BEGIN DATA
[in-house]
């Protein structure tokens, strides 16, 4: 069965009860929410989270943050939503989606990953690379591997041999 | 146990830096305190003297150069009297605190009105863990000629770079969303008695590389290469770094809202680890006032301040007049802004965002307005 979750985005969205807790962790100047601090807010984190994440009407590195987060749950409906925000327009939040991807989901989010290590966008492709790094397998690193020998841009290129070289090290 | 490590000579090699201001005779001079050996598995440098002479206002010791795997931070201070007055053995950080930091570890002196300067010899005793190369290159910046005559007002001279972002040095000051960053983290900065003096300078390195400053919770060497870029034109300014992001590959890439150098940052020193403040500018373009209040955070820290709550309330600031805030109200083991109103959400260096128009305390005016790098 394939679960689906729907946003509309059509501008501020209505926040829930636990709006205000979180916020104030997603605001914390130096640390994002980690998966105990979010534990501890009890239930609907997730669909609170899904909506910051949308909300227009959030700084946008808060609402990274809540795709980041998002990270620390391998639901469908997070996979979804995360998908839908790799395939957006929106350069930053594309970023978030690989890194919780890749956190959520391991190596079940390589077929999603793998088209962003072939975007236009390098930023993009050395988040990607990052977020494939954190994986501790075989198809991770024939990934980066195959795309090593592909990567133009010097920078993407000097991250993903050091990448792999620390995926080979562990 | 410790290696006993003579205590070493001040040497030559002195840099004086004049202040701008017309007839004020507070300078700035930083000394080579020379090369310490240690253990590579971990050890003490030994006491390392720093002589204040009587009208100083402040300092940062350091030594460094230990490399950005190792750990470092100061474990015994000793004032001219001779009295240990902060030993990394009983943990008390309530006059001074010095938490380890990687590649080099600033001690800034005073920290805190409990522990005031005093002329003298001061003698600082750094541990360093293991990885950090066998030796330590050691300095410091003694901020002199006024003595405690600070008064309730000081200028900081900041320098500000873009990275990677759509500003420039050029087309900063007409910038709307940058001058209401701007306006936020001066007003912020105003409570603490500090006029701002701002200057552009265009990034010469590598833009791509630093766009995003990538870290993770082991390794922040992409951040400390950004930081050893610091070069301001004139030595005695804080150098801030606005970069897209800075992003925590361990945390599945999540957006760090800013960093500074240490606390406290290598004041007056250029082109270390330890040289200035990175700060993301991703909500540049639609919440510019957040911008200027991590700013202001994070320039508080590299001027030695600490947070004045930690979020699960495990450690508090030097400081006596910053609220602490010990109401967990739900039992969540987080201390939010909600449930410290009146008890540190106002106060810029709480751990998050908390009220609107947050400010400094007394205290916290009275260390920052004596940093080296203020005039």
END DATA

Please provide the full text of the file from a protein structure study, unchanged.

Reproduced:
[in-house]
């Protein structure tokens, strides 16, 4: 069965009860929410989270943050939503989606990953690379591997041999 | 146990830096305190003297150069009297605190009105863990000629770079969303008695590389290469770094809202680890006032301040007049802004965002307005 979750985005969205807790962790100047601090807010984190994440009407590195987060749950409906925000327009939040991807989901989010290590966008492709790094397998690193020998841009290129070289090290 | 490590000579090699201001005779001079050996598995440098002479206002010791795997931070201070007055053995950080930091570890002196300067010899005793190369290159910046005559007002001279972002040095000051960053983290900065003096300078390195400053919770060497870029034109300014992001590959890439150098940052020193403040500018373009209040955070820290709550309330600031805030109200083991109103959400260096128009305390005016790098 394939679960689906729907946003509309059509501008501020209505926040829930636990709006205000979180916020104030997603605001914390130096640390994002980690998966105990979010534990501890009890239930609907997730669909609170899904909506910051949308909300227009959030700084946008808060609402990274809540795709980041998002990270620390391998639901469908997070996979979804995360998908839908790799395939957006929106350069930053594309970023978030690989890194919780890749956190959520391991190596079940390589077929999603793998088209962003072939975007236009390098930023993009050395988040990607990052977020494939954190994986501790075989198809991770024939990934980066195959795309090593592909990567133009010097920078993407000097991250993903050091990448792999620390995926080979562990 | 410790290696006993003579205590070493001040040497030559002195840099004086004049202040701008017309007839004020507070300078700035930083000394080579020379090369310490240690253990590579971990050890003490030994006491390392720093002589204040009587009208100083402040300092940062350091030594460094230990490399950005190792750990470092100061474990015994000793004032001219001779009295240990902060030993990394009983943990008390309530006059001074010095938490380890990687590649080099600033001690800034005073920290805190409990522990005031005093002329003298001061003698600082750094541990360093293991990885950090066998030796330590050691300095410091003694901020002199006024003595405690600070008064309730000081200028900081900041320098500000873009990275990677759509500003420039050029087309900063007409910038709307940058001058209401701007306006936020001066007003912020105003409570603490500090006029701002701002200057552009265009990034010469590598833009791509630093766009995003990538870290993770082991390794922040992409951040400390950004930081050893610091070069301001004139030595005695804080150098801030606005970069897209800075992003925590361990945390599945999540957006760090800013960093500074240490606390406290290598004041007056250029082109270390330890040289200035990175700060993301991703909500540049639609919440510019957040911008200027991590700013202001994070320039508080590299001027030695600490947070004045930690979020699960495990450690508090030097400081006596910053609220602490010990109401967990739900039992969540987080201390939010909600449930410290009146008890540190106002106060810029709480751990998050908390009220609107947050400010400094007394205290916290009275260390920052004596940093080296203020005039």